There are a few things I’d like to see…a full-screen gallery feature for all images in a story for one; auto notification of replies to comment authors for another. But all-in-all the site is always a pleasure, never a chore.

    Back to the surprise, I have to say I should have seen coming the decline in engagement Kirk mentions. I too used to be ‘in the business’, and as well posted very often on my own site. Still do, much less frequently, as a hobby. It’s a lot of work to come up with engaging topics and produce a narrative that you feel will appeal to a wide audience.

    And more and more folks are clearly just spending their day on the larger social media sites rather than click a bunch of disparate links on their bookmark bar. At least, that’s what I blame for recently anemic page views.

    Heck, maybe I’ll follow Kirk out the door soon. 😉

    • pascaljappy says:

      Hi Chris, video is also responsible for the decline in blog views. Very few people read anymore. But, as long as there are people interested, we have no intention to stop 🙂

      A gallery at the end of the post, hmm? OK, I’ll add one. We can test that for a few posts and see if readers are interested. If so, we’ll make it a regular practise, thanks for the idea 🙂

      When you comment, I think you can check a box to receive notification when someone adds another comment. We moderate all comments because of the amount of spam flying about, which slows interactions down. It’s difficult to lift that restriction and keep the website safe, sorry.


      • Chris Stump says:

        Ah yes, video. Absolutely.

        And, I mentioned ‘clicking links on the bookmarks bar…’. What a very old-school, desk-bound computer with an external monitor thing to say, huh?

        Occurs to me that mobile and tablet use is also to blame. I suspect fiddly little bookmark buttons are less convenient to use on those small platforms than just staying immersed in a social app tailor-made to keep you there, happily swiping and liking. Ha.

        Totally understand about the comment moderation, etc. No issues. I do see the little blue checkbox above ‘Post Comment’, but don’t think I receive them.

        No biggie. Just a thought. Conversations in the Comments section are often just as interesting as the original article!


  • Kristian Wannebo says:

    This *is* one of the strengths of DearSusan, that it isn’t a one man’s, pardon, photographer’s creation.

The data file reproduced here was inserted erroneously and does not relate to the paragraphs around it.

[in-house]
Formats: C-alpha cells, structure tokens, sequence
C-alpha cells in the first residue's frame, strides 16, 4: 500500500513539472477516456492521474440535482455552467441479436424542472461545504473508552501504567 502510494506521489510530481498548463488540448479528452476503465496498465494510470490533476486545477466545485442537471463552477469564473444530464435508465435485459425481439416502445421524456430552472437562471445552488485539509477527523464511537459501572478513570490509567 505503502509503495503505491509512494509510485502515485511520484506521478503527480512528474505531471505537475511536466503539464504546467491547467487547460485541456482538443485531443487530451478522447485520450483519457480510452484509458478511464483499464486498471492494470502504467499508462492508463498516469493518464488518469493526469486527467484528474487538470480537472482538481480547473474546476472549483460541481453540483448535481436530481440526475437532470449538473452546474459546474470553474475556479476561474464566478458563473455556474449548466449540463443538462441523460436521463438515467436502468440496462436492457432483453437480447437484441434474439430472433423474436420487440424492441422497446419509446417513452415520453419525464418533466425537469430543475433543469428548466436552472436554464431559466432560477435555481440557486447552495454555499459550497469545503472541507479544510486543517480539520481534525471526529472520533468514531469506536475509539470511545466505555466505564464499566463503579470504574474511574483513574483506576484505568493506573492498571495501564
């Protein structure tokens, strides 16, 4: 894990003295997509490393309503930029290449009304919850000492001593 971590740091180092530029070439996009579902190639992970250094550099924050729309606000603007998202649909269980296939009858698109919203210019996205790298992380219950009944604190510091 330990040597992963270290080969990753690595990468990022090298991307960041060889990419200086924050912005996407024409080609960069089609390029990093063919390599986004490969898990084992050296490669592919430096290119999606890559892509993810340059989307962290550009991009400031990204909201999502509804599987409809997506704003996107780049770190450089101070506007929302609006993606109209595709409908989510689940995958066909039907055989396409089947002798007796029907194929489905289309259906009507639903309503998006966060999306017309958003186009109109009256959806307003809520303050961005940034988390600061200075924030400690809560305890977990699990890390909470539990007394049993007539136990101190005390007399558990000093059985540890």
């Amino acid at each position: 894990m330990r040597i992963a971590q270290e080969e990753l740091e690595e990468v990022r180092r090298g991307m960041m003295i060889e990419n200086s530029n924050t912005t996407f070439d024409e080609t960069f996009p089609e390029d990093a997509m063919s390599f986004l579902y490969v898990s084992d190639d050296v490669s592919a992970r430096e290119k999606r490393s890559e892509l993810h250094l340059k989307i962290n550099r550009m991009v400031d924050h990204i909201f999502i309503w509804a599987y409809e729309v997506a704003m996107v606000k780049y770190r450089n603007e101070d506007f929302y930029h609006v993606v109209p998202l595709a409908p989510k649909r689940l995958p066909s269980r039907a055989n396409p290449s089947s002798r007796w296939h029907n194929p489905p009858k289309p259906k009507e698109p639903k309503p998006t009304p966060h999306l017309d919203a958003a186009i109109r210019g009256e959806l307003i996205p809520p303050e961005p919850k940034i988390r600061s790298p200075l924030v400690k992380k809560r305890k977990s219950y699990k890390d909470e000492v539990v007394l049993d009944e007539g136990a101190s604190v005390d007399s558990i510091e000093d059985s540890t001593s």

The greater variety helps keep it going and attracts readers!
    – – –

    That first (title) photo, Wonderful!
    – – –

    Btw., talking of gear:
    Ming Thein just published an uncommonly good (as usual) article comparing gear with different sensor sizes.

  • jean pierre (pete) guaron says:

    There is always “difference”. While it’s my nature to believe everyone’s equal, I have to face reality occasionally and I do tend to pick up on the fact that we’re all “different”.

    Paul, in your post you have pointed up one fundamental “difference” between this team and the rest of the pack.

    On the one hand, the rest of the pack – “I avoid most like the plague and rarely manage to sit through more than a couple of minutes of the others.”

    And on the winner’s podium – DS, with “not only are we still here, but we’re not just surviving in spite of the general doldrums. We discuss far more fundamental ideas than the latest preset, so we’re here to stay and we’re having fun.”

    Paul in a fair average day I read a lot of stuff about photography (and a lot of other things!) posted on the internet. But the one “I look forward to, each day” is – in fact – none other than “Dear Susan”. It’s pleasant – it’s informative – there’s almost a family atmosphere among the main contributors, the occasional ones, and the rest of us. As you say, we all bring to the table a vast variety of different gear, and I’ve yet to see anyone on DS make disparaging remarks about anyone else’s gear – instead, we hear the owner’s comments with interest and absorb the comments on photography, admire the pictures, and engage in chat with each other.

    Take a bow, guys. 🙂 Soul searching leads to manic depression which leads to suicide. We’ll have no more of that – life is for living – and for taking photographs – and sharing them, along with our experience and knowledge. 🙂 Which is what Kirk Tuck has been doing. And how we bring up our children. And help each other in the workforce. It’s part of the normal order of things.

    And maybe we’re more backward in Oz than elsewhere. But I do find it interesting, wandering around. There seems to be a resurgence of interest in “cameras”, and at times it’s surprising where I find it. One of my friends has a landscape camera (wider format) which he’s incredibly proud of, and only shoots colour film – he’s a middle aged leading hand in heavy duty pipe construction & maintenance, and took to photography in his 30s – unlike me (with my “dumb phone”),he has a smart phone – but like me, he uses it mainly for messaging, and relies on his camera for photography. The lady who bred most of my dogs took to photography in her early 50s – with a half frame Canon EOS – and she’s taken a keen interest in photography ever since – in fact, she’s accepted a gift of my last remaining film cam (a Pentax, kitted out with several lenses and other accessories – even had a camera bag for it, for her!) – and we exchange thoughts on each other’s work several times a week. Tourists fresh of cruise liners passing through (I live in a port district) have cameras and I see reduced numbers of them using cellphones to take their shots.